We’re creating a more connected travel industry, underpinned by sustainability and long-term investor relations.
We’ve talked about several trends related to business travel behavior, which were identified in our report Shaping the Future of Travel. One such interesting trend is the growing body of evidence that businesses view videoconferencing and business travel for face to face meetings as possessing distinctive strengths and weaknesses and as serving different purposes. Firms are increasingly optimising the two formats and the choice between the two differs according to the sector and the content of the communication.
A study by the Maritz Institute combined a review of academic literature with business surveys and found that face to face meetings are seen as the most effective way for a participant to capture the full attention of his or her audience, to inspire a positive emotional climate, and to build human networks and relationships.
Other studies have shown that companies regard face-to-face meetings as essential for tacit information exchange such as delivering marketing demonstrations and making business deals. Cultural factors are also significant. In Asia, for example, direct face-to-face contact is a particularly important component of ongoing business relationships.
As the quality and availability of videoconferencing improves, however, it is becoming an increasingly viable alternative to business travel in particular contexts. It is an increasingly popular mode for meetings within a firm or between known partners where the focus is the exchange of explicit information, such as management decisions, project planning or certain types of training.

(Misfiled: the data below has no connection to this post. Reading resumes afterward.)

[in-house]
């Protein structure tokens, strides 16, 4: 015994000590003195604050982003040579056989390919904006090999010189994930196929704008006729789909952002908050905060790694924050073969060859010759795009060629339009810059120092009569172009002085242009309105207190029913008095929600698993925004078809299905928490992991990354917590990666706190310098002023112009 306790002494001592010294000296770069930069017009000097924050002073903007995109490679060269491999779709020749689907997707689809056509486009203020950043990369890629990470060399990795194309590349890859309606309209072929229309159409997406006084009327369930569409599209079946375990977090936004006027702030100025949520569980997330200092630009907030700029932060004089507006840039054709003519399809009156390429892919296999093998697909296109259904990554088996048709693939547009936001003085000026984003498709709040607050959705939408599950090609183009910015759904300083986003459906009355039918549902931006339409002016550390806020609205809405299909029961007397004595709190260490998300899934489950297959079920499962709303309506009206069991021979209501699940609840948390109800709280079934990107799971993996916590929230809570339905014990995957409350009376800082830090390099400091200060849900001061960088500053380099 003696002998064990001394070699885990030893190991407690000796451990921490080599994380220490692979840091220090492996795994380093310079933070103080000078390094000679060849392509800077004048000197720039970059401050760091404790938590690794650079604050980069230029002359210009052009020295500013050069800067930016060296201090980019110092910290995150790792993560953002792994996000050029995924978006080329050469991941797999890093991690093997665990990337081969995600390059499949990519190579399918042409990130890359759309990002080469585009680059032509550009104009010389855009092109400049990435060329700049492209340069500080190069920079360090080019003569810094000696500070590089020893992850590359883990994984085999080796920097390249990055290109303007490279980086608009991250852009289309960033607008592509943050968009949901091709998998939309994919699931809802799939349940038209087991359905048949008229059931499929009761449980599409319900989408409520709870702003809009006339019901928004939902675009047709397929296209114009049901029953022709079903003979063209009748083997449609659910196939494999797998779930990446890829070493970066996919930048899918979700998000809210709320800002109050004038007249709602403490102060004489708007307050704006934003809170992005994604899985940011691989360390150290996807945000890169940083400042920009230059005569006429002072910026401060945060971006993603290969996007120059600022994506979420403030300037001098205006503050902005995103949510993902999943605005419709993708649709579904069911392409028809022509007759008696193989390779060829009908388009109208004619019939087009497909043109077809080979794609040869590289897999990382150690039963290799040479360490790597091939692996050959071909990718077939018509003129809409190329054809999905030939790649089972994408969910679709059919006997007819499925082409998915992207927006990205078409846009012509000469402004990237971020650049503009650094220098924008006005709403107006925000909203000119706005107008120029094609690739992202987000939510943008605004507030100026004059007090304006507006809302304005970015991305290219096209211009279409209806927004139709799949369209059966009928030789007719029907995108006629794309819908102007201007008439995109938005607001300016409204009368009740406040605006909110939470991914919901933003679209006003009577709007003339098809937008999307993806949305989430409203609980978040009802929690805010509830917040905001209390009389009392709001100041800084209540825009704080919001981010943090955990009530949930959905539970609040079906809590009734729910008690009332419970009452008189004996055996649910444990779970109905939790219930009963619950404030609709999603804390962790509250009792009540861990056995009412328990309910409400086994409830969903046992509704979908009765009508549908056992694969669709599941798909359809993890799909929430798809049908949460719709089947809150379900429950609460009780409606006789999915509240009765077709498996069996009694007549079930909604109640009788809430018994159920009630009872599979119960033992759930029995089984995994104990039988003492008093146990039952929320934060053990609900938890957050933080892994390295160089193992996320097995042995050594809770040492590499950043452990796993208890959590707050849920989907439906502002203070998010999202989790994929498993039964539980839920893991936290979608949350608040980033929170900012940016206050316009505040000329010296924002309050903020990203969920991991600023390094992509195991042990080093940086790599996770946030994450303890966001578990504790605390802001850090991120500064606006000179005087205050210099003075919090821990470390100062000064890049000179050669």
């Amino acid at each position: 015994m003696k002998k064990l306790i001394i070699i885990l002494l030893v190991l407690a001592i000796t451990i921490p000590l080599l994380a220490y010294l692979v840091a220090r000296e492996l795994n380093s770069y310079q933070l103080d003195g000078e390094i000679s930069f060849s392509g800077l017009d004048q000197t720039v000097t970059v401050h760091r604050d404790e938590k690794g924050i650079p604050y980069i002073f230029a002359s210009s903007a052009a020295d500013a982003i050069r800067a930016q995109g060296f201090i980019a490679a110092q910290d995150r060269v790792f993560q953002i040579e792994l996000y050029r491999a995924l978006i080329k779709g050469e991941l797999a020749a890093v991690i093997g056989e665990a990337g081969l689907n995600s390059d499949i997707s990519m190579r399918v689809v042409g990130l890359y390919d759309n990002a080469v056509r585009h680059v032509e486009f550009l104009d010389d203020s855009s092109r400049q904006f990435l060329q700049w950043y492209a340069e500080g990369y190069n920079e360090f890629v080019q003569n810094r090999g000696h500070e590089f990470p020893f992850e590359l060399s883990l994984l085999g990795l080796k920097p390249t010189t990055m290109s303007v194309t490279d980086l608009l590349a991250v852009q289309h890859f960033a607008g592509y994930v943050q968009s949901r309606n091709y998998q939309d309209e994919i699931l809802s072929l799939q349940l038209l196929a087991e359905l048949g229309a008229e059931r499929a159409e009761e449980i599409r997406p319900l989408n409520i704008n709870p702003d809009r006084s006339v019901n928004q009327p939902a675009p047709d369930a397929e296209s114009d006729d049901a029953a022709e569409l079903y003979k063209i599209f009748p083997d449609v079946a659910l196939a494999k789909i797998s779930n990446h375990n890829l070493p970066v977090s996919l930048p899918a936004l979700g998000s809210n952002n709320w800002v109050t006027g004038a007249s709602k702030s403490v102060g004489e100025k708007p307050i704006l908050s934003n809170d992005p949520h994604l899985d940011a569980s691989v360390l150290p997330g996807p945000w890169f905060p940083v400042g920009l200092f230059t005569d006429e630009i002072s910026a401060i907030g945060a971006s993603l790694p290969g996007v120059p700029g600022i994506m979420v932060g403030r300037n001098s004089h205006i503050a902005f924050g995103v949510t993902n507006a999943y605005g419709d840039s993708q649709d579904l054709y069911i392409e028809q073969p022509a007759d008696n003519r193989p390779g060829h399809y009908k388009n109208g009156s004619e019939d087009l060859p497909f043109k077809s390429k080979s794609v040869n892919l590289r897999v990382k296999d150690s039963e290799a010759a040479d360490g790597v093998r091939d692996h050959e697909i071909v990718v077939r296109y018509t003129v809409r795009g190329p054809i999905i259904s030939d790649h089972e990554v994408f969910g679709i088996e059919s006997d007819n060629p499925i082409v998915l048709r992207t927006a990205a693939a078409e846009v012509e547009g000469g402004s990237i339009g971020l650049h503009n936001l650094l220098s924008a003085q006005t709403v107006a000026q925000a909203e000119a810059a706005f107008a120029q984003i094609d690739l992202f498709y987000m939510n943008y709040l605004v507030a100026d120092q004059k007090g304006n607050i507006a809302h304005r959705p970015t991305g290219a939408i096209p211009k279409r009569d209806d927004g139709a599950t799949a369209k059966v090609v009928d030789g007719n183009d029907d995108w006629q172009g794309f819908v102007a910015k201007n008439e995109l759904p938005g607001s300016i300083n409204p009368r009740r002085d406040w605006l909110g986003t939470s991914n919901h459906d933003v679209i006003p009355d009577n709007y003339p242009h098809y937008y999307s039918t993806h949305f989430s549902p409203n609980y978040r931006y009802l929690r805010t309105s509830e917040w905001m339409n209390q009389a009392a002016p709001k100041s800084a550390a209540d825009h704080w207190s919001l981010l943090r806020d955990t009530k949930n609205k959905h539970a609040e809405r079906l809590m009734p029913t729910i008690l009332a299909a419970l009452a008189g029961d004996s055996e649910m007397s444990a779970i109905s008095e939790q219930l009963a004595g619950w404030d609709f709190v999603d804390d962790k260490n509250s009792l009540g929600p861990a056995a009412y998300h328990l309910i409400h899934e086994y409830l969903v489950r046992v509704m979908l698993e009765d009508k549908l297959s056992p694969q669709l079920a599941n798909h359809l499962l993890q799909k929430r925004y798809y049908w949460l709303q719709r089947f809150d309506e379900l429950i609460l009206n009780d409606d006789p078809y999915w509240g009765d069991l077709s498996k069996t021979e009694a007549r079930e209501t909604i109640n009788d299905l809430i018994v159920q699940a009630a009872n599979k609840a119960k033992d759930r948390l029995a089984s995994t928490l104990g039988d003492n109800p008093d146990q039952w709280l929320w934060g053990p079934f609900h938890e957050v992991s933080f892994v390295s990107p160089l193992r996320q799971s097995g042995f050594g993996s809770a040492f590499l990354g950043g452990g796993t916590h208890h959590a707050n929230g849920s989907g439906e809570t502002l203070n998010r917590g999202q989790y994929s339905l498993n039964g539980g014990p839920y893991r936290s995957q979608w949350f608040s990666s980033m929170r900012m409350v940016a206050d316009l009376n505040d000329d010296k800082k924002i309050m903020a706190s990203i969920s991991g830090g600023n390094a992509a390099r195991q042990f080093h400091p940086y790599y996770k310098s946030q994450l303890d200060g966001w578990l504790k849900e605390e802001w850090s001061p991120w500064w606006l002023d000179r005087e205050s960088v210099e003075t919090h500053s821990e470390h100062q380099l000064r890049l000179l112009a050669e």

Also, where cost and time are a particular priority, companies may be more inclined to use videoconferencing. A Norwegian study found that videoconferencing saved time not only on travel and organizational administration, but also in the duration of the meeting itself.
Another point also made by study interviewees is that, in the wake of the recession, internal business issues may be increasingly discussed through video (or tele) conferencing, whereas meetings with external clients were more likely to involve physical travel.
Businesses will continue to seek to optimise their use of new technologies, but the ease of communicating via video will boost efficiency and strengthen the business case for investing in long-distance business relationships, which will ultimately benefit the travel sector. We expect there to be room for growth in both videoconferencing and business travel over the next decade, in the context of globalisation and the growth of emerging markets.
Download a free copy of our travel trends report "Shaping the Future of Travel: Macro trends driving industry growth over the next decade" for more about this topic.